Like more than a few of this year’s ICON Award winners —and lawyers of his generation, writ large —Jerry Dobson found himself drawn to the law as a vehicle for social change amid the upheaval of the Vietnam War and Watergate nearly a half-century ago.
A native of Louisville, Kentucky, and son of two social workers, Dobson came to St. Louis via Washington University, where he earned a B.A. in political science in 1974, followed by law school at George Washington University.
He spent the next three years in D.C. at a nonprofit representing low-income tenants fighting evictions before returning to St. Louis and a career as one of the city’s most prominent plaintiff’s attorneys in employment law.
“I saw my parents doing good things, and I was taught that’s what you should do as an adult,” said Dobson, who initially joined the firm of uncle Morris Levin, who represented several prominent labor unions.
Winning his first employment discrimination jury trial a decade later put Dobson on his way, he recalled. The case involved a female McDonnell Douglas employee fired for stopping home during lunch breaks on the way to remote site visits, and at the time was the largest single plaintiff verdict in an employment discrimination suit at the federal court’s St. Louis-based division.
“Even before the jury returned its verdict, I had decided this is what I should be doing,” he said. “I was hooked.”
Forty years after toiling in the trenches of D.C. housing courts, Dobson’s commitment to civil legal aid persists as a Legal Services of Eastern Missouri board member since 2015 (and board secretary since 2019). The father of two also spent 10 years on the board of New City School, three as president; six years on the board of Crossroads College Preparatory School; and four years as a Central Reform Congregation board member.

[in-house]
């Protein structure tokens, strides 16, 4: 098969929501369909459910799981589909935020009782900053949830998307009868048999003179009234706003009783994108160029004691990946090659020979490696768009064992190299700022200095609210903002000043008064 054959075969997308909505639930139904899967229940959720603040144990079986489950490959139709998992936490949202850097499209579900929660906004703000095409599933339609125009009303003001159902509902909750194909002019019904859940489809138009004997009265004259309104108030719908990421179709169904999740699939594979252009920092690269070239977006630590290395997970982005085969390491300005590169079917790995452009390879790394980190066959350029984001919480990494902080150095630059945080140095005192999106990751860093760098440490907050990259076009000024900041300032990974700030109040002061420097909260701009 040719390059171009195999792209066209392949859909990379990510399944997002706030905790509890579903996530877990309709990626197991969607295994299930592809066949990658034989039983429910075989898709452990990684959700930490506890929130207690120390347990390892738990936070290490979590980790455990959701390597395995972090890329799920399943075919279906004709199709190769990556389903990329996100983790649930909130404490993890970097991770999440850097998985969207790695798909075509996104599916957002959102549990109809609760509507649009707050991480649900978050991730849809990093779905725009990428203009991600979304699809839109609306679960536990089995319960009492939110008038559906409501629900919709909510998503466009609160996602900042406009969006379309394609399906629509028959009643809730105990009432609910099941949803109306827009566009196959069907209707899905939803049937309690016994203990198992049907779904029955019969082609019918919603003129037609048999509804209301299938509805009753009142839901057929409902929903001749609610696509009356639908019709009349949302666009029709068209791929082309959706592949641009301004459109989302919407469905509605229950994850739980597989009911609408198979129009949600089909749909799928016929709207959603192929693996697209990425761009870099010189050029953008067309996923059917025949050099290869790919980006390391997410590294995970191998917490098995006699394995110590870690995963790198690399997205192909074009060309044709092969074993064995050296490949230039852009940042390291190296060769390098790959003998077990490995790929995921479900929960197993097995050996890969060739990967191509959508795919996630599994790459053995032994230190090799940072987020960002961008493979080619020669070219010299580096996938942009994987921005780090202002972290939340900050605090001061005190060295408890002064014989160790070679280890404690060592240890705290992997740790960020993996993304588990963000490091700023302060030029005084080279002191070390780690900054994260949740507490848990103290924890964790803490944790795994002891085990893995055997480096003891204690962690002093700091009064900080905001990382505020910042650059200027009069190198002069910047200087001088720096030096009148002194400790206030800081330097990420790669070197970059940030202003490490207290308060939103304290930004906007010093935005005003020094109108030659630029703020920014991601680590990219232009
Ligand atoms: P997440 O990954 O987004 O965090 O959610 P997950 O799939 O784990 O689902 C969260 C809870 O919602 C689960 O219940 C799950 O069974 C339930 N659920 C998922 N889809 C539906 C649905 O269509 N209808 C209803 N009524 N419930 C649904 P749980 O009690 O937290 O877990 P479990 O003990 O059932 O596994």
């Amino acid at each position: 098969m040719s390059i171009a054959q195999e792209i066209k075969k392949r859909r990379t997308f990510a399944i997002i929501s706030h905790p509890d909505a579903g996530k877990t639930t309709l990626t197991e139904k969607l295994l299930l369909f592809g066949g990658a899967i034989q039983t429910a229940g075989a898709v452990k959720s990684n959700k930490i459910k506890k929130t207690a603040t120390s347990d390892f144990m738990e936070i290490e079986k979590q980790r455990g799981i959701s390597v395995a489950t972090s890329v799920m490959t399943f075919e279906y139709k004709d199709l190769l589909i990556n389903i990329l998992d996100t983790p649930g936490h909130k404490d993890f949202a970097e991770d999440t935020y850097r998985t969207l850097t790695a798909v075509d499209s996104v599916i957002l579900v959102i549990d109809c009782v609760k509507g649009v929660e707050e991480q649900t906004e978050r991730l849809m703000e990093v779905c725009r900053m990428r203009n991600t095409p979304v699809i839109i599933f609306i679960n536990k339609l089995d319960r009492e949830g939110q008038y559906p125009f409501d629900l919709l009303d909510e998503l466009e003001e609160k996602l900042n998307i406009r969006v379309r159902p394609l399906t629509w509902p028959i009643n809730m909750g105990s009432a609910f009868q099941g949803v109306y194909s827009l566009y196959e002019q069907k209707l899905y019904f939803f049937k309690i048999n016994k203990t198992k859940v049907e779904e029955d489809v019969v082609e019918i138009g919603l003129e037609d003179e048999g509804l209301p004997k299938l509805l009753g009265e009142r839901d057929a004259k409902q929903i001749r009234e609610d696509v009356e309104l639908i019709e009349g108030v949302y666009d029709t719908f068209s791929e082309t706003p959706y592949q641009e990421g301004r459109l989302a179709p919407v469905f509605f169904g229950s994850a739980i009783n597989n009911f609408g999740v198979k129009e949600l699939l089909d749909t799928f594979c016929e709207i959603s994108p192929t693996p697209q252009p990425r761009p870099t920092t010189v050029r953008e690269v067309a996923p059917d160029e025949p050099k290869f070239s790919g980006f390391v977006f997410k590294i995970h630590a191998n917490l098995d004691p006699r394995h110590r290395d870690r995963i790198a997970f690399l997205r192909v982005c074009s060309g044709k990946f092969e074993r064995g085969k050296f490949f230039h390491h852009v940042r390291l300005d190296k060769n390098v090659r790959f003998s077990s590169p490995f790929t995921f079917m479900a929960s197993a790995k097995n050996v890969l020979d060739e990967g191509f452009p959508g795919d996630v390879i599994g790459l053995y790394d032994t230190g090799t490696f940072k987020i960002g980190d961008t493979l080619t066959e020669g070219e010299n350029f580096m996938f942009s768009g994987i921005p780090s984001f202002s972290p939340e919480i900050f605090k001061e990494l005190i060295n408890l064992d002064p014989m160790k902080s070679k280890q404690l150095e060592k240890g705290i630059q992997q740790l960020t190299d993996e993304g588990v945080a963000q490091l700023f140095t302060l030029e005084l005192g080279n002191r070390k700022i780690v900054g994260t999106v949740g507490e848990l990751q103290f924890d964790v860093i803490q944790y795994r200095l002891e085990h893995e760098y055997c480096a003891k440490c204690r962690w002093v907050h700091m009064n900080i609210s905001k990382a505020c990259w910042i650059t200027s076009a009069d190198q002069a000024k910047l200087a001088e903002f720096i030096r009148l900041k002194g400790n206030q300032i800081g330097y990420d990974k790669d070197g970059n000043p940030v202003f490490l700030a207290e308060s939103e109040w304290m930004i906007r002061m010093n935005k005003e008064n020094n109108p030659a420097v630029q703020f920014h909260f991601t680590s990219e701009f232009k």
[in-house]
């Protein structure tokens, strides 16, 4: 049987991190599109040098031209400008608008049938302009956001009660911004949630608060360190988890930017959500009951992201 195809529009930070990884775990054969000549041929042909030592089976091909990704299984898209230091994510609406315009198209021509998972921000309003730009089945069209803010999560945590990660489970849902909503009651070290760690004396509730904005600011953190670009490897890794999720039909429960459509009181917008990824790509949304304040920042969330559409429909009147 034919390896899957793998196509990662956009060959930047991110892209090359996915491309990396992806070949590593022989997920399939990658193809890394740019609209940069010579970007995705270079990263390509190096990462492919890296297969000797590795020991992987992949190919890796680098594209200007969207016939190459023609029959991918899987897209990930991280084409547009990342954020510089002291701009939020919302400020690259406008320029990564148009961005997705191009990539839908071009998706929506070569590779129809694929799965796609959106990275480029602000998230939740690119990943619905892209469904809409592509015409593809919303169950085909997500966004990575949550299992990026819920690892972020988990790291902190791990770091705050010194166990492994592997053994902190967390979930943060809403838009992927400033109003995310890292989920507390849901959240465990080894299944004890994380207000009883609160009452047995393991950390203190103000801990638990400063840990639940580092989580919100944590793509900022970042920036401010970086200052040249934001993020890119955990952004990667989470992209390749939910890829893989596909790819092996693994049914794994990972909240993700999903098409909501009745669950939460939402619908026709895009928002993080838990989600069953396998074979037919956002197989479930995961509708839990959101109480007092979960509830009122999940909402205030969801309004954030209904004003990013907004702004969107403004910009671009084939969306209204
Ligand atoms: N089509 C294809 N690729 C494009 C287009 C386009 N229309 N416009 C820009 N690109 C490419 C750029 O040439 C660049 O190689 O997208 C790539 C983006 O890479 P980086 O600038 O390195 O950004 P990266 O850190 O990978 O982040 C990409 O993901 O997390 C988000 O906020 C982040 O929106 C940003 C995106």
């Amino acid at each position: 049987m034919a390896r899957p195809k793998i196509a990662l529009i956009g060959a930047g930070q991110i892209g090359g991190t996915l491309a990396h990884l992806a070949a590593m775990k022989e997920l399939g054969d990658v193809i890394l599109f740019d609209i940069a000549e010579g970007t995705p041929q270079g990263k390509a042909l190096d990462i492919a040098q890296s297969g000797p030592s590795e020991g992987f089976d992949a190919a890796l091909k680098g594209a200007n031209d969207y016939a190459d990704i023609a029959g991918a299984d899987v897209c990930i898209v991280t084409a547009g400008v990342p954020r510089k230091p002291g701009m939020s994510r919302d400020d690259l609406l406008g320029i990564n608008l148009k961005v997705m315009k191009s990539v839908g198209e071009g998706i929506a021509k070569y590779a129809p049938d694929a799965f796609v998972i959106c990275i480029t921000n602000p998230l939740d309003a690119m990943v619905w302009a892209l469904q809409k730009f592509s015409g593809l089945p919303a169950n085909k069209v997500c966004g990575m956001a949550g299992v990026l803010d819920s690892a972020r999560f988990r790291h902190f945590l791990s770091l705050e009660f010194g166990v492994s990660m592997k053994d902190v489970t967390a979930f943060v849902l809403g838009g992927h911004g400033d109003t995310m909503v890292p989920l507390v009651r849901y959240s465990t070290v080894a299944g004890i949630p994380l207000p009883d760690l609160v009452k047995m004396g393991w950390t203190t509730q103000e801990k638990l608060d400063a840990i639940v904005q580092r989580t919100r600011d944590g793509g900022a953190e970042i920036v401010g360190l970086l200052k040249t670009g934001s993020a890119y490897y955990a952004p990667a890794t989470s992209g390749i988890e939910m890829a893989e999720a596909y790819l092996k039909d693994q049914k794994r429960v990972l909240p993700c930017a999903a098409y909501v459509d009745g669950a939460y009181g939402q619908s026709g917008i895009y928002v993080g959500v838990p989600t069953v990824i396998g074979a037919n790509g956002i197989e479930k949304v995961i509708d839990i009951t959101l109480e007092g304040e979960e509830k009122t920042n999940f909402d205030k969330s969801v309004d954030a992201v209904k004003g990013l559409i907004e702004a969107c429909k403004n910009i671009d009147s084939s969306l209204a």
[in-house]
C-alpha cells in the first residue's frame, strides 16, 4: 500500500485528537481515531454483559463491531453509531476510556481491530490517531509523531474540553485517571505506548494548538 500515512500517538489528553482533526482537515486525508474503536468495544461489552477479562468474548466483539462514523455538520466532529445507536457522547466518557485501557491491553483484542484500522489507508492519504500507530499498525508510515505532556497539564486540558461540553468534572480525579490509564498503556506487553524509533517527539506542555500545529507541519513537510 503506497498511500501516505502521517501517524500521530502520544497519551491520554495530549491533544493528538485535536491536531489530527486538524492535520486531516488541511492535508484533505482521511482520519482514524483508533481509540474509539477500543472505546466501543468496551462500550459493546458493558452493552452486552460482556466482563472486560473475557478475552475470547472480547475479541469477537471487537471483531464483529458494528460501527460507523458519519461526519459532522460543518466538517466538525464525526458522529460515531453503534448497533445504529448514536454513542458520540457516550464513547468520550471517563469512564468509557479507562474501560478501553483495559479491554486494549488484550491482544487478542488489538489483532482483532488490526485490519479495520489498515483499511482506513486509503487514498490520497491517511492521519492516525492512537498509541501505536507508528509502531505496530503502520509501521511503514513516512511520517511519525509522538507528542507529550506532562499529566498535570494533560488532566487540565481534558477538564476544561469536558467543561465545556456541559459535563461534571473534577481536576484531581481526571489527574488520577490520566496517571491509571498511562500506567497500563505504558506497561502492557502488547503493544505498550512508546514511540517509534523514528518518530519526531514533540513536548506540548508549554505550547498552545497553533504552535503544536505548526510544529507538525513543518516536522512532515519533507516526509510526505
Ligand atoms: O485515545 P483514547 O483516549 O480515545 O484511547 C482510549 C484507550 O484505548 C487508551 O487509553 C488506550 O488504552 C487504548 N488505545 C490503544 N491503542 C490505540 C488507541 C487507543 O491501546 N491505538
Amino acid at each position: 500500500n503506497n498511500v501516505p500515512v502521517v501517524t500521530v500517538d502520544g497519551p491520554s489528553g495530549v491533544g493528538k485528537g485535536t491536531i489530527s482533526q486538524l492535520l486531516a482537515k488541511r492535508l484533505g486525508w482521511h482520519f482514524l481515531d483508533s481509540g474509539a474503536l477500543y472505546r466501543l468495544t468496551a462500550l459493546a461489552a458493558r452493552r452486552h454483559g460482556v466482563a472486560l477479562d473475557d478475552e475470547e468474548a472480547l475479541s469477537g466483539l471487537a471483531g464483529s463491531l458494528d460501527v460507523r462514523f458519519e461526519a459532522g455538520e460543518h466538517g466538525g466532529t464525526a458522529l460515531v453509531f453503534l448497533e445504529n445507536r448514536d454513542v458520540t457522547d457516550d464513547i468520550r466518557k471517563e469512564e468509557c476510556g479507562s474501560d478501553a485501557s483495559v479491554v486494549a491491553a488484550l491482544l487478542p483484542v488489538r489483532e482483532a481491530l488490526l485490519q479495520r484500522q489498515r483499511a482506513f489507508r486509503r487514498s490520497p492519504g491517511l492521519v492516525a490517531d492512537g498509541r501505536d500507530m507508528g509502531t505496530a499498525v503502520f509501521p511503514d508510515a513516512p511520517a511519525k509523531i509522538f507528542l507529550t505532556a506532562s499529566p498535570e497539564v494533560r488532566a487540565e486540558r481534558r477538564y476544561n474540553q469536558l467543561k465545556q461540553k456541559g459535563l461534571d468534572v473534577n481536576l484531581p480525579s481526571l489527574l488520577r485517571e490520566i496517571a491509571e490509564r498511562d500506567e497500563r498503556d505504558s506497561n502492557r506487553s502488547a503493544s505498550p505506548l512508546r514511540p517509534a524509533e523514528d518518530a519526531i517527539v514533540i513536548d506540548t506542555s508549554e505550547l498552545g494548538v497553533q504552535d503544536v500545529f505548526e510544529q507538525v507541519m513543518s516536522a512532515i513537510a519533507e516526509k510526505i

At 68, Dobson remains invigorated by his work, especially as the issues that first sparked his interest in the law persist — in particular, the recent reckoning over race relations, both historical and recent. That workload includes several pending 2020 suits by high-ranking St. Louis County Police officers suing the department for race discrimination.
Dobson, who was also named to Missouri Lawyer Weekly’s 2020 POWER List, called the latest recognition a tribute to his late parents, whose “sacrifices helped me get to where I was, and made me really want to pay it forward.” He also recognizes with gratitude the contributions of his partners, associates and staff who have been vital to his success.
“I’ve spent a lifetime trying to practice law the right way,” he said. “To be recognized by your peers for a sustained commitment to the legal profession is really gratifying.”